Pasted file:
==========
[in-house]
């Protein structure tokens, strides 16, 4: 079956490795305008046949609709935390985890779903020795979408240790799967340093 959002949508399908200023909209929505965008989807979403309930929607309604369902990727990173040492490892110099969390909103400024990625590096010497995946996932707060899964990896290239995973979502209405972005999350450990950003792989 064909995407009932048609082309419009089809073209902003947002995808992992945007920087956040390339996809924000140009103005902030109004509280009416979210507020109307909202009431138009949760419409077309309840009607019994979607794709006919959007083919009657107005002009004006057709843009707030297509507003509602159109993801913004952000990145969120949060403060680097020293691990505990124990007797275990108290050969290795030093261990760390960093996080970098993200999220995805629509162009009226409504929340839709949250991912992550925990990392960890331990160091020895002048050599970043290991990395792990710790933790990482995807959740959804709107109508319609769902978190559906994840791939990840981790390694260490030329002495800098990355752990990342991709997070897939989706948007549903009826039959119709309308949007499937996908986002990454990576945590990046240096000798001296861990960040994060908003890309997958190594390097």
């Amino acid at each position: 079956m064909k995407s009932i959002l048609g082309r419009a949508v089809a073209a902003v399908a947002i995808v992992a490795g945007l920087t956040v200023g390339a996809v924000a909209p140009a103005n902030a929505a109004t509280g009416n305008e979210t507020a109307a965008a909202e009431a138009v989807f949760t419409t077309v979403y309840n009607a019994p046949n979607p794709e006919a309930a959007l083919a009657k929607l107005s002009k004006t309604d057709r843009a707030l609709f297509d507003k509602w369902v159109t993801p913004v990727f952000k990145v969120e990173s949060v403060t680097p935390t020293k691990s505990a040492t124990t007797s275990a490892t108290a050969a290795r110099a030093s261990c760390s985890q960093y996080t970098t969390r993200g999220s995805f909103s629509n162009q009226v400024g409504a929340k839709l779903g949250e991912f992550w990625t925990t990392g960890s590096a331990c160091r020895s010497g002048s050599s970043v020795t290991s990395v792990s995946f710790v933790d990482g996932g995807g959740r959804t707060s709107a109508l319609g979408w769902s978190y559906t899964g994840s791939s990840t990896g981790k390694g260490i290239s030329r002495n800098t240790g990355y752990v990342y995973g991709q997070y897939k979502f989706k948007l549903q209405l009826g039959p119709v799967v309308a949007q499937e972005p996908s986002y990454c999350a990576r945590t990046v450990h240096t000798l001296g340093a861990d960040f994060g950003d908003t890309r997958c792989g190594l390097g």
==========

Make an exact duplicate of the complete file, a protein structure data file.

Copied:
[in-house]
């Protein structure tokens, strides 16, 4: 079956490795305008046949609709935390985890779903020795979408240790799967340093 959002949508399908200023909209929505965008989807979403309930929607309604369902990727990173040492490892110099969390909103400024990625590096010497995946996932707060899964990896290239995973979502209405972005999350450990950003792989 064909995407009932048609082309419009089809073209902003947002995808992992945007920087956040390339996809924000140009103005902030109004509280009416979210507020109307909202009431138009949760419409077309309840009607019994979607794709006919959007083919009657107005002009004006057709843009707030297509507003509602159109993801913004952000990145969120949060403060680097020293691990505990124990007797275990108290050969290795030093261990760390960093996080970098993200999220995805629509162009009226409504929340839709949250991912992550925990990392960890331990160091020895002048050599970043290991990395792990710790933790990482995807959740959804709107109508319609769902978190559906994840791939990840981790390694260490030329002495800098990355752990990342991709997070897939989706948007549903009826039959119709309308949007499937996908986002990454990576945590990046240096000798001296861990960040994060908003890309997958190594390097």
């Amino acid at each position: 079956m064909k995407s009932i959002l048609g082309r419009a949508v089809a073209a902003v399908a947002i995808v992992a490795g945007l920087t956040v200023g390339a996809v924000a909209p140009a103005n902030a929505a109004t509280g009416n305008e979210t507020a109307a965008a909202e009431a138009v989807f949760t419409t077309v979403y309840n009607a019994p046949n979607p794709e006919a309930a959007l083919a009657k929607l107005s002009k004006t309604d057709r843009a707030l609709f297509d507003k509602w369902v159109t993801p913004v990727f952000k990145v969120e990173s949060v403060t680097p935390t020293k691990s505990a040492t124990t007797s275990a490892t108290a050969a290795r110099a030093s261990c760390s985890q960093y996080t970098t969390r993200g999220s995805f909103s629509n162009q009226v400024g409504a929340k839709l779903g949250e991912f992550w990625t925990t990392g960890s590096a331990c160091r020895s010497g002048s050599s970043v020795t290991s990395v792990s995946f710790v933790d990482g996932g995807g959740r959804t707060s709107a109508l319609g979408w769902s978190y559906t899964g994840s791939s990840t990896g981790k390694g260490i290239s030329r002495n800098t240790g990355y752990v990342y995973g991709q997070y897939k979502f989706k948007l549903q209405l009826g039959p119709v799967v309308a949007q499937e972005p996908s986002y990454c999350a990576r945590t990046v450990h240096t000798l001296g340093a861990d960040f994060g950003d908003t890309r997958c792989g190594l390097g």